Making Waves: GVSU faculty members working to address global water cleanliness

Grand Valley faculty members are working to address and improve water quality for global citizens, carrying out a key principle of the Making Waves initiative.

One project is taking place along the Grand River, where Grand Valley scientists are studying how a water well containing sand can produce clean water for those in Haiti.

Another project led by a multimedia journalism faculty member has dispatched journalists across Africa to tell the stories of not only problems with finding clean water but also the social justice complications that many individuals face in their quest to obtain it.

The impact of each project is both local and far-reaching.


Testing if sand in wells creates conditions for clean drinking water

Along the Grand River, Peter Wamplerprofessor of geology and a leader of the Making Waves initiative, has set up a test well to see if adding sand does create a safe and affordable alternative for water wells in Haiti.

Scientists believe a microbiological event is actually creating the drinkable water, Wampler said.


A professor filling a test well.
Peter Wampler, professor of geology, fills a test well. This photo was taken before an order that masks must be worn outside at all times.
Image Credit: Amanda Pitts

Essentially, over time the sand appears to create an environment where microbes that would make water undrinkable are consumed by other organisms, a situation Wampler referred to as a "good zoo."

Wampler is working with Roderick Morgan, professor of biology, on the testing. Morgan said within the sand is an apparent predator/prey environment where the prey is E.coli and coliform bacteria.

The early part of the project entailed checking if E.coli and coliform levels are decreasing as the well matures, Morgan said. Longer term, scientists are studying the change in microbiological composition in the well compared to the outside of it.

"What we think is that the sand acts a matrix for these predator microbes to grow," Morgan said. "Then the question is, what are the microbes eating? Basically, we believe it's the E.coli and the coliform bacteria and other nutrients."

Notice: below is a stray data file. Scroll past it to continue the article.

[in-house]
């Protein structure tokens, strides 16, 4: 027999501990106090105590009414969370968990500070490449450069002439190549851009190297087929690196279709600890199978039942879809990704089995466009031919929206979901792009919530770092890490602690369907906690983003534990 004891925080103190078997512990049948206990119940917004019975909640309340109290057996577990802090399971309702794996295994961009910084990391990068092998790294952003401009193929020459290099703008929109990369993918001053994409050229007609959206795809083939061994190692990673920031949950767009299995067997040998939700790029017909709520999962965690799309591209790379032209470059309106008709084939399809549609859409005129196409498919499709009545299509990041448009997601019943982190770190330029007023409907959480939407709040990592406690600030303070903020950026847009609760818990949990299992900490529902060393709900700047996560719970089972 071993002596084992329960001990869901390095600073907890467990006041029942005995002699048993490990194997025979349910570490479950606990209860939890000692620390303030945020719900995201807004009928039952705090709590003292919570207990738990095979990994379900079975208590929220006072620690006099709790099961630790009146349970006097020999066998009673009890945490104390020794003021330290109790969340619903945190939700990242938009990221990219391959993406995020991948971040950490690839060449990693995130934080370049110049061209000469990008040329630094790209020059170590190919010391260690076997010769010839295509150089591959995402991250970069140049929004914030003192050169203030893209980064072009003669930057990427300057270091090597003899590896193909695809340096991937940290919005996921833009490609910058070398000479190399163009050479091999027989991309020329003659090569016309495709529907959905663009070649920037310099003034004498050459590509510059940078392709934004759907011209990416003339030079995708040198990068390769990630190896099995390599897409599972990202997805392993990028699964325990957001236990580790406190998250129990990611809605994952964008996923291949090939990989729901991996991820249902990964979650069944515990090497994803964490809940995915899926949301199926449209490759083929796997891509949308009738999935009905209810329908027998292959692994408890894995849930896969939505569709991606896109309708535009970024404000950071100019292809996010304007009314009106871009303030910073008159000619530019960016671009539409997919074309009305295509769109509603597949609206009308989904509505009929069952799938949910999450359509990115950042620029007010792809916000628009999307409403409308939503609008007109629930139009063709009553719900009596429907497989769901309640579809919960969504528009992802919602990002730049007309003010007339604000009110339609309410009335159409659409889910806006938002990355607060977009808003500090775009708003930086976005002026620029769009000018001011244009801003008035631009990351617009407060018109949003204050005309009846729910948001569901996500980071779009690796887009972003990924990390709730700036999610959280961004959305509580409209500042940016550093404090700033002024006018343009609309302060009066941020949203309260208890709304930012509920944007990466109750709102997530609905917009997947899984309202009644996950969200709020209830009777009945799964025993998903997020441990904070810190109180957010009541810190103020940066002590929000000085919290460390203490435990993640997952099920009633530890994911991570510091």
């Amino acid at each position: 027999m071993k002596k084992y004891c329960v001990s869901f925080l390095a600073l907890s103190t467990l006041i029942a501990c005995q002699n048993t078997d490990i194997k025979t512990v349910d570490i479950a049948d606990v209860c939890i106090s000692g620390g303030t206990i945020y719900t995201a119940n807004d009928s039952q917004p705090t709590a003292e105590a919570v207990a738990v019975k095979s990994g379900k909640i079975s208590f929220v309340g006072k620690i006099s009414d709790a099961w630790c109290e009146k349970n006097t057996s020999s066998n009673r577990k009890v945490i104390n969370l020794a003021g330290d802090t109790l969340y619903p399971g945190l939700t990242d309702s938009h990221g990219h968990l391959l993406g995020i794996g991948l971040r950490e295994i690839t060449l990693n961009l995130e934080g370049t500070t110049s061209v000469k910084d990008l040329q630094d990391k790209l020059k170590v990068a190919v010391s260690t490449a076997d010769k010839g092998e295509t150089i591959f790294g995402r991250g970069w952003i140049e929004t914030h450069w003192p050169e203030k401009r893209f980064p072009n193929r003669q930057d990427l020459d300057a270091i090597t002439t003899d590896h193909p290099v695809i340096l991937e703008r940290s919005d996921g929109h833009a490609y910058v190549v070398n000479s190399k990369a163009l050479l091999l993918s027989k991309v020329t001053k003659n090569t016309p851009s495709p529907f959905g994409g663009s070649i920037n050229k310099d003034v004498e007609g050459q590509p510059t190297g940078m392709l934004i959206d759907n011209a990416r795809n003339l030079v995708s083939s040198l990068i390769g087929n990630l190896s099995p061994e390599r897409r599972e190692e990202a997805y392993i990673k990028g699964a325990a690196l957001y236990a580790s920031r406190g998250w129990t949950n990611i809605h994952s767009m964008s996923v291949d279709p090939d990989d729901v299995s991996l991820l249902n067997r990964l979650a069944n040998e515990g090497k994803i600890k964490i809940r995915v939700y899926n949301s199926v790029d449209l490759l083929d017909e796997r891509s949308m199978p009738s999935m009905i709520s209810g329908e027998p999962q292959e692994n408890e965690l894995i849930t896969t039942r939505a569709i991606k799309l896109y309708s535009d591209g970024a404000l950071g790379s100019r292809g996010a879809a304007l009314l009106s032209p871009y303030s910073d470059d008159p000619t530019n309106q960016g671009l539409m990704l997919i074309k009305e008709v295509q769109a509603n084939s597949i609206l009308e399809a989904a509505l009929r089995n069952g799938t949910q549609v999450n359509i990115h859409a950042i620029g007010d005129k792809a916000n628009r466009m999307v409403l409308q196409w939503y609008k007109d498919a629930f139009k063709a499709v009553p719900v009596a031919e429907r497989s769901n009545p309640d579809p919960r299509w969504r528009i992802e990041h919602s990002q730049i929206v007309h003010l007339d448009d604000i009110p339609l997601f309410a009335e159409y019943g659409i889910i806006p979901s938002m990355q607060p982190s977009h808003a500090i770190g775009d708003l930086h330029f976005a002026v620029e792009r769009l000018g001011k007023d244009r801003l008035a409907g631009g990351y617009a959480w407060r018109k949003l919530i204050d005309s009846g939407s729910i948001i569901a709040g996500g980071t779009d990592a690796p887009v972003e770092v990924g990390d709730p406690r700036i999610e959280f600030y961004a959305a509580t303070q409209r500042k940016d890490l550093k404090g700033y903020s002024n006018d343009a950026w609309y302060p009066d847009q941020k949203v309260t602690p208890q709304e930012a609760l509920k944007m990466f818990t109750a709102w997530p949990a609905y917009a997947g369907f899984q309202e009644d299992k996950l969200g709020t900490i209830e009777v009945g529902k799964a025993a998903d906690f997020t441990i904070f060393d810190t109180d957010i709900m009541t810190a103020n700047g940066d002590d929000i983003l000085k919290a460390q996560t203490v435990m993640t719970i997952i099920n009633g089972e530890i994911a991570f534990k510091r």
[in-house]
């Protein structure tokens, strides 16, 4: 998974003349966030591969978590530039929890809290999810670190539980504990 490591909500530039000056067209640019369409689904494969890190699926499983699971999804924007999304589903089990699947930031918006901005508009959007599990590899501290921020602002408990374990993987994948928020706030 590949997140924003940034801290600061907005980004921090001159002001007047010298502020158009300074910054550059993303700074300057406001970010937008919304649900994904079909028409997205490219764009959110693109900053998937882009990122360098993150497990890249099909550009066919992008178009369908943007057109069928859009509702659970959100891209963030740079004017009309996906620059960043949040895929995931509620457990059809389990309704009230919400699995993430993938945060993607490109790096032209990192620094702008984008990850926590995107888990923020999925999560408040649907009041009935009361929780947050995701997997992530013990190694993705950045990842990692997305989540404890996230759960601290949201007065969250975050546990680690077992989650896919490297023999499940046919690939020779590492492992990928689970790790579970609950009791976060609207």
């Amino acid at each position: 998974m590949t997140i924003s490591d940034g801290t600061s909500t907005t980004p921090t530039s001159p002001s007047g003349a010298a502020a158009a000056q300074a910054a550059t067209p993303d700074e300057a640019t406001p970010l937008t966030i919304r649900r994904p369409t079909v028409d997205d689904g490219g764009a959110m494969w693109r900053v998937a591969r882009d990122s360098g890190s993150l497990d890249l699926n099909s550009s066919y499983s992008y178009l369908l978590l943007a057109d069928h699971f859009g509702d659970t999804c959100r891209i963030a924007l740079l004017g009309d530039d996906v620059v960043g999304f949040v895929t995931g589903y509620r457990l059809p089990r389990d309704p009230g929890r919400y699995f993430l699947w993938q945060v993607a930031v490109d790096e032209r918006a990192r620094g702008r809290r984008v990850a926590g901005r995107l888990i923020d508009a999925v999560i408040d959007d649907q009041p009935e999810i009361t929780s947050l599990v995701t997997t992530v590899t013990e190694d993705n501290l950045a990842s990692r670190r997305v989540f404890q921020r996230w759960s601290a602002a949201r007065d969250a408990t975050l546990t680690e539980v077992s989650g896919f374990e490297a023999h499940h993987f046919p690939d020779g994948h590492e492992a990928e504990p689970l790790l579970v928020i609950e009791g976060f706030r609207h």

Plans for the well.
The plans for the test well.
Amanda Pitts
A worker digs an area for the well.
Preparation for the test well along the Grand River taking place in July 2020.
Amanda Pitts
Getting the well's framework in place.
Peter Wampler works in July 2020 to place the well's framework.
Amanda Pitts

Part of the test well site includes outer wells measuring the bacteria level in groundwater for comparison with the well containing sand, Wampler said. Testing was aided by a grant as well as sand from High Grade Materials Co., he added.

Wampler, who has done extensive work in Haiti, said this research is important for a country where many backyards have open wells that contain water that is unfit for drinking or, as his students have found, even sometimes for washing dishes. Besides isolating the well water from the surface, using sand also provides an operational advantage, he said.

"It allows the user to pump the water out rather than using a bucket," Wampler said.


Reporting on the quest for clean water in Africa

While at a conference attended by journalists throughout Africa, Jeff Kelly Lowenstein, assistant professor of multimedia journalism, asked what kinds of stories they wanted to tell.

He immediately started hearing harrowing stories of the peril girls faced from men soliciting sex in exchange for access to clean water. And of fecal-laden water. And how unreliable water was for so many.

Kelly Lowenstein asked for story pitches and received dozens, leading to a collection of recently produced stories from Africa that are part of the "H2O Fail" series produced by the Center for Collaborative Investigative Journalism. Kelly Lowenstein serves as executive director of the global organization committed to journalists covering overlooked issues while seeking solutions.

"It’s been really moving to watch the journalists who are already having really difficult circumstances before COVID came produce this work," Kelly Lowenstein said. He noted that Jane Johnston, '20, has played a key role in amplifying these and other stories as part of the organization's social media team.

This photo accompanied a story about the dangers women and girls face while collecting water.
This photo accompanied a story about the dangers women and girls face while collecting water.
Image Credit: Courtesy of Jenipher Changwanda, Center for Collaborative Investigative Journalism

Stories include one titled "Dying for a Drop," which tells the danger villagers face trying to retrieve water from deep and unstable wells — sometimes the very wells where relatives died as they tried to get water.

The act of bringing these stories to light is a profound achievement, Kelly Lowenstein said. Reporters face media crackdowns and many other obstacles while also having moments of holding public officials to account or hearing the story is being widely discussed.

While the topics have been in the works for awhile, Kelly Lowenstein said he is glad to see the confluence of the Making Waves initiative and the important issues raised in this reporting.

Making Waves is a university-led collaboration among students, faculty, staff and the community to explore the ways water touches our lives. The initiative includes research, activities and events, highlighting water-related courses and more.